Ito Jakuchu and Nishiki Market

Ito Jakuchu (1716-1800) is known for his eccentric compositions, superb techniques, and colors that seem to capture the viewer's heart.
In recent years, his works have become increasingly well-known and popular not only in Japan but also in Europe and the United States.
In Nishiki Market, his paintings can be seen on the shutters of stores and in many other places.

Born to a greengrocery wholesaler family in Nishiki Market

As has become well known recently, Ito Jakuchu was born in Nishiki Market to a greengrocery wholesaler family. There is a monument marking the site of his native home near the west entrance of Nishiki Market. In his paintings, including Vegetable Nirvana, Jakuchu used turnips, daikon radishes, lotus roots, eggplants, squashes, pomegranates, tangerines, and even peaches as subjects.

An exceptional painter

Ito Jakuchu was a painter active in Kyoto in the mid-Edo period. He is sometimes called a "painter of fantasy" because of his unique style that combines realism and imagination with vibrant coloring and meticulous details of plants and animals in a fantasy world. As a result of his continuous pursuit of his own expression, he has left behind a number of unique and fascinating works.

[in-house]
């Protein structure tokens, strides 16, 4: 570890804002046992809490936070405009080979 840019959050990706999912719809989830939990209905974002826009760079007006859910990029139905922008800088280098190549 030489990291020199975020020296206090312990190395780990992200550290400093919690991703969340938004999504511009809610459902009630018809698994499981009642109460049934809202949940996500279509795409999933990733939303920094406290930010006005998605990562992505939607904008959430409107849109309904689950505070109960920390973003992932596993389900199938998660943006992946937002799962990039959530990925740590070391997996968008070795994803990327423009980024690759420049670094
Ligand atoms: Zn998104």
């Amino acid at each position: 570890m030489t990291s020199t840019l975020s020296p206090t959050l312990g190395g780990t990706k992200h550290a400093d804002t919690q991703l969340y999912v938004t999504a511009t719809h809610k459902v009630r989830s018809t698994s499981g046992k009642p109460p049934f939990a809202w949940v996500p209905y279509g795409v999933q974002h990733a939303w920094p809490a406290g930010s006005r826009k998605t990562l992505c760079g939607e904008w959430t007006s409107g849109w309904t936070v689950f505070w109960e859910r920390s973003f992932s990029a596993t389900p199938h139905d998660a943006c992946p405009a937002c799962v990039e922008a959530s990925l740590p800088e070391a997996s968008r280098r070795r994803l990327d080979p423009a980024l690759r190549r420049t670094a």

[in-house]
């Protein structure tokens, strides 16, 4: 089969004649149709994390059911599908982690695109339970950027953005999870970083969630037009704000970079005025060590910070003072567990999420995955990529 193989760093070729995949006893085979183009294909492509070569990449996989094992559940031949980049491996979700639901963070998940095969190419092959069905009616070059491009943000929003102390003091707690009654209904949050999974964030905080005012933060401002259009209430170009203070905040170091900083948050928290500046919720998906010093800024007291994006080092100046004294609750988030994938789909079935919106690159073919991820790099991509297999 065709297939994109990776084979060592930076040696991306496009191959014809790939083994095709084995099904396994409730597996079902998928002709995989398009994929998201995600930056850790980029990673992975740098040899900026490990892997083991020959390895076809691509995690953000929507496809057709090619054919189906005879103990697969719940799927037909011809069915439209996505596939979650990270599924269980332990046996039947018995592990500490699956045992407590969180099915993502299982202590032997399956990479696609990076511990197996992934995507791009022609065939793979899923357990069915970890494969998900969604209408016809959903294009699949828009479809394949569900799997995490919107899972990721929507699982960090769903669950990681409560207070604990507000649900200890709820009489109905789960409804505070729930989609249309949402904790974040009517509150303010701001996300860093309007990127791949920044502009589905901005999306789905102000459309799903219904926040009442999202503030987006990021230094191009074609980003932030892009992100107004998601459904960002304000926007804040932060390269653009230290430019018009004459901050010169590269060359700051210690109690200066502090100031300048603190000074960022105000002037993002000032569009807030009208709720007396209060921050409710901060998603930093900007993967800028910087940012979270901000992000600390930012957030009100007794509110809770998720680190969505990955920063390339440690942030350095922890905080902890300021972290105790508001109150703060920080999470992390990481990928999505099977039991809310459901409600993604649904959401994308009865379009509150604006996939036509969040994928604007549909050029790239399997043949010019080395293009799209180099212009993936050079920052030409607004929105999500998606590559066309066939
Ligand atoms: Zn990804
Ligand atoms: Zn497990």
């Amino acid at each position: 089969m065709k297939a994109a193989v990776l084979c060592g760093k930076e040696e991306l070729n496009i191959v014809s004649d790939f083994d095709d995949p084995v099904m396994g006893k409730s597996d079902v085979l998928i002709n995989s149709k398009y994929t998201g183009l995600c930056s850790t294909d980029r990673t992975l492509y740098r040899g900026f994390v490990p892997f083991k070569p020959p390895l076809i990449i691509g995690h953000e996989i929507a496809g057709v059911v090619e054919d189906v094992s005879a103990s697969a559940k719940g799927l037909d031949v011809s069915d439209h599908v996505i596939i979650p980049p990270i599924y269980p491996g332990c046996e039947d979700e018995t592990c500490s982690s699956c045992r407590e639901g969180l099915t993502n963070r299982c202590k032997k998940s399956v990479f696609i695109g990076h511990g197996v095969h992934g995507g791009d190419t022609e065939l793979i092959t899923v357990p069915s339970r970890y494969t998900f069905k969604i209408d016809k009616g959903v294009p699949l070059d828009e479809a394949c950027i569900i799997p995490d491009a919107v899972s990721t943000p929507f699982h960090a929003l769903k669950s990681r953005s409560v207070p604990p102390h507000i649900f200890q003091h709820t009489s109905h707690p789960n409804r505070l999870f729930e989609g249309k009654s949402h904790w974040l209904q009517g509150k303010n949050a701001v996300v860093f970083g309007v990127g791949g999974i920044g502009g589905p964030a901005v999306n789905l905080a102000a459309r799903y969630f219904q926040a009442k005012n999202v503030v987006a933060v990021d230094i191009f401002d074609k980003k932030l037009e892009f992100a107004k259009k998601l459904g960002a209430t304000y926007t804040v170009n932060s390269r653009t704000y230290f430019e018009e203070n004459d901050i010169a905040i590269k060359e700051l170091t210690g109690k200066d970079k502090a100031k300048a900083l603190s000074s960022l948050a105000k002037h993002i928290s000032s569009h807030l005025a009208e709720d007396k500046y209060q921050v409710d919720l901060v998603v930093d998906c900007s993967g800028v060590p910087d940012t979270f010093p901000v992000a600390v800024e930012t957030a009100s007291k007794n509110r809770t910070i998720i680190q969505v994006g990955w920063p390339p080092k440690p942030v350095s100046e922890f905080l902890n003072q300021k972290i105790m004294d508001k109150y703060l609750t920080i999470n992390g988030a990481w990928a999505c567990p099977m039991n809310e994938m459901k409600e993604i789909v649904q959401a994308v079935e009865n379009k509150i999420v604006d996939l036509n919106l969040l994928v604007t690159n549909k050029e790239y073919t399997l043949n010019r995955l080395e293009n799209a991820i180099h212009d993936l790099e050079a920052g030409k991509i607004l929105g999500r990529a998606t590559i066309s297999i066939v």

Nishiki Market’s redeemer

According to a record describing the Nishiki Market from 1771 to 1774, Jakuchu had a major role in Nishiki Market's survival. At that time, there was a dispute over the business of Nishiki Market, and Jakuchu interrupted his painting to help settle the dispute as the head of the district. He faced the challenges and solved the problems. It is no exaggeration to say that Jakuchu was the benefactor of Nishiki Market and a key person for its survival.

The symbol of Nishiki Market—
a 390-meter arcade

Nishiki-koji Street, with a street width ranging from 3.3 to 5 meters, stretches approximately 390 meters from east to west, and is lined on both sides with a variety of stores.
The red, yellow, and green arcade roof, which has been posted on Instagram very often, has become a symbol of Nishiki Market and allows the market to be enjoyed even on rainy days.

Gion Festival and Nishiki Market

The Gion Festival (Gion Matsuri), one of the three major festivals in Japan, was first held in 869,
when sixty-six spears, which corresponded to the number of provinces in Japan at the time, were erected to pray for the banishment of evil spirits and epidemics, and the spirit of the deity Gozu Tennō was enshrined in a portable shrine and carried to Shinsen-en Temple.
Although the Yamahoko-junko (procession of floats) is the most famous part of Gion Matsuri, the carrying of three portable shrines (mikoshi) dedicated to the deities of Yasaka Shrine (Shinkosai and Kankosai) are the main events of Gion Matsuri.
And Nishiki Market plays an important role in this ritual.

Nishigoza, an octagonal portable shrine.